This tree challenged me because it appears as a wide, large tree in my neighborhood, but it does not look like other alders I have known. At first I went through all the hickories, chestnut and ash identification, but the leaves do not match. The learning curve is steep for self-taught botany.
Its little green “cones” seemed to fit this red alder description: “Female cone catkins 4-8, are 1″ long, on short stalks, which are green at first, then turn brown and woody at maturity.”
What do you think about these catkins? (My apologies to photographers who actually have cameras that focus properly).
Assuming this is a red alder, I learned it does a great service to its own soil by being a nitrogen fixer, making little nitrogen nodules with symbiotic bacteria along its roots that enrich the soil with nitrates. Then when it’s leaves fall, they are full of nitrogen to feed other plants. How cool is that?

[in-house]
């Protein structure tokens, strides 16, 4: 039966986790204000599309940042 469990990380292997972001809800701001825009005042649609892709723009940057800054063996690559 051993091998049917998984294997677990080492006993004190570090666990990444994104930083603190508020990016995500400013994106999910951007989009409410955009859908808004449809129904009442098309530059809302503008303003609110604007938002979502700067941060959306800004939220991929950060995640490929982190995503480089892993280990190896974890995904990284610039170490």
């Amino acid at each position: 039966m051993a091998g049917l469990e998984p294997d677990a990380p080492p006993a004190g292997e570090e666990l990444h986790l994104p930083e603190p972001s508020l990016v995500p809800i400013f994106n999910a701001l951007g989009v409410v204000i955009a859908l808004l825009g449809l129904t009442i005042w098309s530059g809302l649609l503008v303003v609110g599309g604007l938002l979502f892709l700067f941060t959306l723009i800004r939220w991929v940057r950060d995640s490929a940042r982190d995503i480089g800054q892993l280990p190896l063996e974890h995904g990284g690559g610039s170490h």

If you want some basic info on the nitrogen cycle, look at these 14 slides: Nitrogen Cycle. If you don’t, don’t.
Tomorrow is another day and another tree. The world sure seems interesting when you start to look deeply at what’s been in front of you all along. Many thanks for the oxygen and for being a vital part of my life support system!